Until recently, most archaeologists viewed human-animal relationships primarily in terms of their dietary role. But the social and symbolic functions of animals and meat may often be of equal or even greater importance, writes Nerissa Russell in her newly released book "Social Zooarchaeology: Humans and Animals in Prehistory" (Cambridge University Press). Russell, a Cornell associate professor and chair of anthropology, cautions that ignoring the importance of these factors results in interpretations of data "that are just plain wrong."
- Arts - 12:02 FACULTY AWARD: Six Princeton professors inducted to the American Academy of Arts and Sciences
- Administration - 11:00 Provost names Robert Smith interim ILR dean
- Administration - 10:00 ILR Dean Harry Katz appointed interim provost
- Mechanical Engineering - Oct 24 A bumper crop you shouldn’t bump
- Administration - Oct 23 Journalist takes audience inside Putin's war on West
- Law - Oct 23 Statement on facility use agreement with Minnesota Vikings
- Chemistry - Oct 23 Molecular Structure of Water at Gold Electrodes
- Law - Oct 23 Meet the new dean of the Faculty of Law
- Medicine - Oct 23 Transatlantic Science Week 2014 at U of T
- Social Sciences - Oct 23 Childhood Sports Participation Influences Adult Creativity
- Life Sciences - Oct 23 Florida Lizards Evolve Rapidly, Within 15 Years and 20 Generations
Guilt, gender play major roles in human-animal relations
Animals have always played myriad roles in human societies: as wealth, companions, spirit helpers, sacrificial victims, totems, centerpieces of feasts, objects of taboos and more. But when Russell began writing "Social Zooarchaeology" a decade ago, few people paid attention to more than "protein and calories." While that has changed, Russell’s book is the first to provide a systematic overview of social zooarchaeology, the study of past human-animal relations.
The deep feeling of kinship people have with animals is nearly universal, says Russell. "Animals are never neutral objects. Even in industrialized agriculture, people have very strong reactions about them."
In societies that rely on hunting, it’s understood that being a good hunter requires thinking like the prey. But identifying closely with an animal you’re going to kill does not lead to an easy conscience, especially when it’s clear the animal has some level of sentience. As a result, guilt -- and how to deal with it -- underlies many human-animal relations, says Russell. She notes that sacrifices where the animal takes the place of the human and hunting rituals that put the hunter in the place of the hunted are responses to this guilt.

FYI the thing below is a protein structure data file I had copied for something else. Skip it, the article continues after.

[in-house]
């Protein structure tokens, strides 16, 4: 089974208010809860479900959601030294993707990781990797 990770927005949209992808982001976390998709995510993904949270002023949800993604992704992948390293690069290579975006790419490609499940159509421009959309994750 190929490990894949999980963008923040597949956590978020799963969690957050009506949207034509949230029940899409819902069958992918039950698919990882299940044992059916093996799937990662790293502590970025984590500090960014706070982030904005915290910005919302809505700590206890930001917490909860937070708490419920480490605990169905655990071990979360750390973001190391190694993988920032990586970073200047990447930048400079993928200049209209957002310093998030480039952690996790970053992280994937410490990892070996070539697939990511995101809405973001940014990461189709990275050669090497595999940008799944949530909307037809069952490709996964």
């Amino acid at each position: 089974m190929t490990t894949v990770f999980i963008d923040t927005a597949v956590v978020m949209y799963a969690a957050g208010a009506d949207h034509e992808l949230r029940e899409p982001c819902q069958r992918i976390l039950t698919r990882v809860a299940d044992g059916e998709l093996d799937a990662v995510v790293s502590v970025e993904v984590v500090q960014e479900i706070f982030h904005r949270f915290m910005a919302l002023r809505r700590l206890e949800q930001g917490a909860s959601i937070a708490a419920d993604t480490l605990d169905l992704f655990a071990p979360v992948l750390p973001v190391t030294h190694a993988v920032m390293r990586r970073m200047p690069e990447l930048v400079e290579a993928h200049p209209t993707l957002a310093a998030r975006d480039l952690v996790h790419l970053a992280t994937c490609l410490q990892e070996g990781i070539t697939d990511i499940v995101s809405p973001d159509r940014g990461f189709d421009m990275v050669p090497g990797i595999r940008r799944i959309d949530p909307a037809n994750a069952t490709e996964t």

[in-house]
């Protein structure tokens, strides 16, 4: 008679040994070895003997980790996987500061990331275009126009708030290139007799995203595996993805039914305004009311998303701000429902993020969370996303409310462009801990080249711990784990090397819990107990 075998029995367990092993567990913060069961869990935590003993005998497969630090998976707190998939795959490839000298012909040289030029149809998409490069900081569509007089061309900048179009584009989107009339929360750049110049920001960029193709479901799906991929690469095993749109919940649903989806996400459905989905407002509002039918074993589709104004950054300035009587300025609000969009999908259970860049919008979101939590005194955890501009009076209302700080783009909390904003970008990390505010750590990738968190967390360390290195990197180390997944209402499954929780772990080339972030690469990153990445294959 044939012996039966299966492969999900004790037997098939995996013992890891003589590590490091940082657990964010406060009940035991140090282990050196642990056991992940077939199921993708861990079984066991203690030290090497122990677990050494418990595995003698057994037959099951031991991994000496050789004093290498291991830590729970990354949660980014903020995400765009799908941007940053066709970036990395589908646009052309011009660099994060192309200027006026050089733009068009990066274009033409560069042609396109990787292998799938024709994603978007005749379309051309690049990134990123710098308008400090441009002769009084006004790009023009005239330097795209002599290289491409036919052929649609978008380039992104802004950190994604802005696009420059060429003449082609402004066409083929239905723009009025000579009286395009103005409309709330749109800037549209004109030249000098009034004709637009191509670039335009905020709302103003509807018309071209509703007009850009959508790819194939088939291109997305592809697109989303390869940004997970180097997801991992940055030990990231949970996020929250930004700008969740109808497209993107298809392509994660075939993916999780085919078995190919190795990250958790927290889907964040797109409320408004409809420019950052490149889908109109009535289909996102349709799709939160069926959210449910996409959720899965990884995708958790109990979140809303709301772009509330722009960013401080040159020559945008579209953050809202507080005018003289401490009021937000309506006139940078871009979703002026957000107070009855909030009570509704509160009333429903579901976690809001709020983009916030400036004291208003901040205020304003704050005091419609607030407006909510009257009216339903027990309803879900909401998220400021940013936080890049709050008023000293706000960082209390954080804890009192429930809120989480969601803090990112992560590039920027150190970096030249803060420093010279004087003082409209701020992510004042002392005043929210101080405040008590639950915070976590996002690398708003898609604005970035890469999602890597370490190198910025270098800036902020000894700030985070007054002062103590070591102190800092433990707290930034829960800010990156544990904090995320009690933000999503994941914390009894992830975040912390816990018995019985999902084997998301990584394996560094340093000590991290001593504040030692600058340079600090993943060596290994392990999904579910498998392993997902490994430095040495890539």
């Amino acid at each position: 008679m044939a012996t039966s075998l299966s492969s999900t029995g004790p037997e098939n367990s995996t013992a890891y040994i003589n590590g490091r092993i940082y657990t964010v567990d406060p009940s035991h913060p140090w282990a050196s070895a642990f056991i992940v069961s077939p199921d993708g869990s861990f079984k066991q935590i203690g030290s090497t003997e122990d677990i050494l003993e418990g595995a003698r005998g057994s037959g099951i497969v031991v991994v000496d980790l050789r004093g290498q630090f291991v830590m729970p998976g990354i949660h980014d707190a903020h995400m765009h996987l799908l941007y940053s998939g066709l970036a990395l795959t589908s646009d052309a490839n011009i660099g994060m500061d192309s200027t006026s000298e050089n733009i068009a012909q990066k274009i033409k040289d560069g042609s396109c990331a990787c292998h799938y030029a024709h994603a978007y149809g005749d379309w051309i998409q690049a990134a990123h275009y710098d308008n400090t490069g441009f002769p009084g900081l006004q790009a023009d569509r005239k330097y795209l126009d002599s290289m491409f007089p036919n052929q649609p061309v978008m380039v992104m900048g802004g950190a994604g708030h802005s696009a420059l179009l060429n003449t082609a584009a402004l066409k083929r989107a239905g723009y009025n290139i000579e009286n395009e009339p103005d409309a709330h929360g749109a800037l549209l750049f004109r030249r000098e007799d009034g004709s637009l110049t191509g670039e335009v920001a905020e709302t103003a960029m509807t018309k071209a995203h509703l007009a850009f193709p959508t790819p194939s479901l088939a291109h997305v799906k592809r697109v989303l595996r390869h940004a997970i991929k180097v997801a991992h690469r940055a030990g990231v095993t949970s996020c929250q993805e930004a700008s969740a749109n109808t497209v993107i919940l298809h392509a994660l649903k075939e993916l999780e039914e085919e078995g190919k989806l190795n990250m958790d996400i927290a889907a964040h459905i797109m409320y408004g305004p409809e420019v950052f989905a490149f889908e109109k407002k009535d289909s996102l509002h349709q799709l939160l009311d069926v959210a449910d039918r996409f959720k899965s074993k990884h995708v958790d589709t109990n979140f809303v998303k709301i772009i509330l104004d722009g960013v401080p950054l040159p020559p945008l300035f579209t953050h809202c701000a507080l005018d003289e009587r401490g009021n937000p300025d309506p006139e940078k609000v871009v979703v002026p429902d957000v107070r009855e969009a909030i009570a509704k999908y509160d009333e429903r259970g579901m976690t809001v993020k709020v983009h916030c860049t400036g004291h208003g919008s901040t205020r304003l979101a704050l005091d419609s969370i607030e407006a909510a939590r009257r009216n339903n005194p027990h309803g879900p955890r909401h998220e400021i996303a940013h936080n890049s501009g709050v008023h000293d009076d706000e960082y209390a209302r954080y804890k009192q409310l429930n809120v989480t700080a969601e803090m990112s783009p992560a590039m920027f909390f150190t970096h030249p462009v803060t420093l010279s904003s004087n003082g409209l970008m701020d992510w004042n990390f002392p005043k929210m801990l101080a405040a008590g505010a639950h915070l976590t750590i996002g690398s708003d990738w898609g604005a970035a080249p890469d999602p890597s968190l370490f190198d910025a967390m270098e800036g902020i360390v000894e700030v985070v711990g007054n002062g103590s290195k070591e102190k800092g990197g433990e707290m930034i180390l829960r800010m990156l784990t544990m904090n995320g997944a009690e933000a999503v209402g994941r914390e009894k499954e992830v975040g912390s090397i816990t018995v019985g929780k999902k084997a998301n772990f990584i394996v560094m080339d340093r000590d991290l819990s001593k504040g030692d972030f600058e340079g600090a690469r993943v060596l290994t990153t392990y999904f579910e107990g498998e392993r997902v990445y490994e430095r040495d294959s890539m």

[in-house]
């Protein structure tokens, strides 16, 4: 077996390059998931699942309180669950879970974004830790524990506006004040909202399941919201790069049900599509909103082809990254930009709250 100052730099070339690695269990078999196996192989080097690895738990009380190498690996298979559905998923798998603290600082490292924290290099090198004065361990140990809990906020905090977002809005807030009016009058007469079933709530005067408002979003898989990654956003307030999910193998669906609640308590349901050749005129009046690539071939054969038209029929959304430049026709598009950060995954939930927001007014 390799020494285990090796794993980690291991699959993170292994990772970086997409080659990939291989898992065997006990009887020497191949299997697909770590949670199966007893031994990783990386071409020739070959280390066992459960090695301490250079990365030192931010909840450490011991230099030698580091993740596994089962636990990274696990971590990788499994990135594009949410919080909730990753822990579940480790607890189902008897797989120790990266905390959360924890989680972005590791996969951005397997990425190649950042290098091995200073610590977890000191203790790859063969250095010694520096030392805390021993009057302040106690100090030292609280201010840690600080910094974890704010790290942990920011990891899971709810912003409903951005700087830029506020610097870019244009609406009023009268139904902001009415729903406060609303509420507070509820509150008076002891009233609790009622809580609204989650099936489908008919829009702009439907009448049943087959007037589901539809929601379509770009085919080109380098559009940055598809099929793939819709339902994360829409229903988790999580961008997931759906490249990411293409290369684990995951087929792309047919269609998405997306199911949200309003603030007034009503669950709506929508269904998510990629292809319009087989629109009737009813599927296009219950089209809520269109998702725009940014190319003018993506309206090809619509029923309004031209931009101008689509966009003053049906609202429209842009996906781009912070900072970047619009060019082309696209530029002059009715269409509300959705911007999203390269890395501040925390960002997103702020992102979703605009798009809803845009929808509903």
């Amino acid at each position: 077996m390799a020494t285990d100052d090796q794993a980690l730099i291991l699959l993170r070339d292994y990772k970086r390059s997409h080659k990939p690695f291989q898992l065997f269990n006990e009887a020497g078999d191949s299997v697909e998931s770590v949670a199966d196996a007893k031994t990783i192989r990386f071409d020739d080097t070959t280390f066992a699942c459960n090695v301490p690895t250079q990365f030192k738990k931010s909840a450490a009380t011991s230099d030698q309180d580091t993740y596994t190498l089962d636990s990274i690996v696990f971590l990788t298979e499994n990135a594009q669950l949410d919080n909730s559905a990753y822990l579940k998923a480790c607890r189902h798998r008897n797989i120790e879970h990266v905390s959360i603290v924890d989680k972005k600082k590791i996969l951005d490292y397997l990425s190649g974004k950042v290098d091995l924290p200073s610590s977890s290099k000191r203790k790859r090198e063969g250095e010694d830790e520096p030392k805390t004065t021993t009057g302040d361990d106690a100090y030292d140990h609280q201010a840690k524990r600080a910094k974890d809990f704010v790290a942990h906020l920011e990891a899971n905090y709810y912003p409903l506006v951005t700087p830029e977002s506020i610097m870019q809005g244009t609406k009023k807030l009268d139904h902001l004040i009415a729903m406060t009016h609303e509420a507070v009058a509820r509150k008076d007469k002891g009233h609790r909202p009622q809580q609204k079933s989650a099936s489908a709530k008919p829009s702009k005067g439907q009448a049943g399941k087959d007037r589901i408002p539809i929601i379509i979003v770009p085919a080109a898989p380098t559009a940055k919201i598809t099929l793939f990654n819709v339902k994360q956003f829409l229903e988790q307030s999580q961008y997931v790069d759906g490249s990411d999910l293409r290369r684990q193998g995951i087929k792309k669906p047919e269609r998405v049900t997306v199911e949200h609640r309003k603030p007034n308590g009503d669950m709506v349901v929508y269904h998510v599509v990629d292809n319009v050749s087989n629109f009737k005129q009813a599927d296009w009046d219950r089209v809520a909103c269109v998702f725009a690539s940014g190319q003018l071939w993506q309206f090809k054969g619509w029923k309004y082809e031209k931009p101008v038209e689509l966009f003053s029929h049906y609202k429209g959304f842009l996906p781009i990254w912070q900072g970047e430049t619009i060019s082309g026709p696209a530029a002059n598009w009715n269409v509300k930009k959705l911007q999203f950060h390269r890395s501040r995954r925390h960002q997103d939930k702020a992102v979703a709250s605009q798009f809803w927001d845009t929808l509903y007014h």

Gender, too, has played a major role in human-animal relations, according to Russell. Equating hunting with sex seems to be nearly universal ethnographically and historically, she says, adding that guilt and gender are pervasive themes throughout the book. It covers such topics, for example, as the metaphors of women as prey and hunter as lover, the identification of women with animals, and the resurgence of hunting or of art depicting hunting during times of change when gender roles are threatened.
Understanding the long history of human-animal relationships has relevance today, says Russell, who admits to frustration that most western discussions of animal and human relations are narrow in scope. "Either an animal is a pet or it’s an object. A lot of the political impasses we get into that involve animals come from being only able to see those two categories."
"Social Zooarchaeology" is intended for reference and college classroom use. It has already been chosen as the text for an archaeology course being taught this spring at New York University.
Linda B. Glaser is staff writer for the College of Arts and Sciences.
Last job offers
- Business - 24.10
Professor & Director of Graduate Studies in Industrial Design
- Mathematics - 23.10
Applied Mathematics - Assistant, Associate or Full Professor (AA8801)
- Medicine - 23.10
Associate/Full Professor in Residence, Center of Children’s Oral Health Research (COR)
- Environmental Sciences - 23.10
College of Fine and Applied Arts: Professor and Head - Landscape Architecture (F1400169)
- Microtechnics - 22.10
Materials Science Engineering & Mechanical Engineering - Assistant Professor (AA8844)
- Administration - 22.10
Associate Professor & Chair, Public Administration
- Medicine - 22.10
Assistant Professor - Kinesiology and Nutrition
- Physics - 22.10
Assistant / Associate Professor